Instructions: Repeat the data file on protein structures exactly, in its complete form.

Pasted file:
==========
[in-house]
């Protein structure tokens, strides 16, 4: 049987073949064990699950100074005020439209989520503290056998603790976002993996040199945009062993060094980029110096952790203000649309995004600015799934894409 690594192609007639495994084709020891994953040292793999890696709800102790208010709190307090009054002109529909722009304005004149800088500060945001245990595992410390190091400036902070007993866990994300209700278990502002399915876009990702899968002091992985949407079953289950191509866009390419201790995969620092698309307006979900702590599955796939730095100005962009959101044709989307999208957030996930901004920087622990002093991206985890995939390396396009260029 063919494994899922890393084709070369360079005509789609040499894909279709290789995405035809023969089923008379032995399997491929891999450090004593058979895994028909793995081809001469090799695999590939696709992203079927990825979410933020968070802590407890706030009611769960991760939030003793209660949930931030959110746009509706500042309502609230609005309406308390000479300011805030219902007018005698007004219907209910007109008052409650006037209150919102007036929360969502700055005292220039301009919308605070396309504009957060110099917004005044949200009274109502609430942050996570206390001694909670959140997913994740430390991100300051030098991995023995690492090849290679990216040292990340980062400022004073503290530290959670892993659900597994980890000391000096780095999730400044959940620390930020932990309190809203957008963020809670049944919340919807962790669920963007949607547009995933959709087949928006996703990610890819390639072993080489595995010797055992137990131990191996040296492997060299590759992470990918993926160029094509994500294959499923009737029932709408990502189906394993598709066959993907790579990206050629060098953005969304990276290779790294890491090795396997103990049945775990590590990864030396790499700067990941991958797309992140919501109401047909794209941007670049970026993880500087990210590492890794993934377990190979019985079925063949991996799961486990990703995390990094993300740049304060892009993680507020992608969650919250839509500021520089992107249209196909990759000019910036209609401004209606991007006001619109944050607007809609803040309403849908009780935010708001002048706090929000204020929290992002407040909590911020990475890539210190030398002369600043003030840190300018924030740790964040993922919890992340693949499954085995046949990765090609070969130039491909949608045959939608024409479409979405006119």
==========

[in-house]
């Protein structure tokens, strides 16, 4: 049987073949064990699950100074005020439209989520503290056998603790976002993996040199945009062993060094980029110096952790203000649309995004600015799934894409 690594192609007639495994084709020891994953040292793999890696709800102790208010709190307090009054002109529909722009304005004149800088500060945001245990595992410390190091400036902070007993866990994300209700278990502002399915876009990702899968002091992985949407079953289950191509866009390419201790995969620092698309307006979900702590599955796939730095100005962009959101044709989307999208957030996930901004920087622990002093991206985890995939390396396009260029 063919494994899922890393084709070369360079005509789609040499894909279709290789995405035809023969089923008379032995399997491929891999450090004593058979895994028909793995081809001469090799695999590939696709992203079927990825979410933020968070802590407890706030009611769960991760939030003793209660949930931030959110746009509706500042309502609230609005309406308390000479300011805030219902007018005698007004219907209910007109008052409650006037209150919102007036929360969502700055005292220039301009919308605070396309504009957060110099917004005044949200009274109502609430942050996570206390001694909670959140997913994740430390991100300051030098991995023995690492090849290679990216040292990340980062400022004073503290530290959670892993659900597994980890000391000096780095999730400044959940620390930020932990309190809203957008963020809670049944919340919807962790669920963007949607547009995933959709087949928006996703990610890819390639072993080489595995010797055992137990131990191996040296492997060299590759992470990918993926160029094509994500294959499923009737029932709408990502189906394993598709066959993907790579990206050629060098953005969304990276290779790294890491090795396997103990049945775990590590990864030396790499700067990941991958797309992140919501109401047909794209941007670049970026993880500087990210590492890794993934377990190979019985079925063949991996799961486990990703995390990094993300740049304060892009993680507020992608969650919250839509500021520089992107249209196909990759000019910036209609401004209606991007006001619109944050607007809609803040309403849908009780935010708001002048706090929000204020929290992002407040909590911020990475890539210190030398002369600043003030840190300018924030740790964040993922919890992340693949499954085995046949990765090609070969130039491909949608045959939608024409479409979405006119």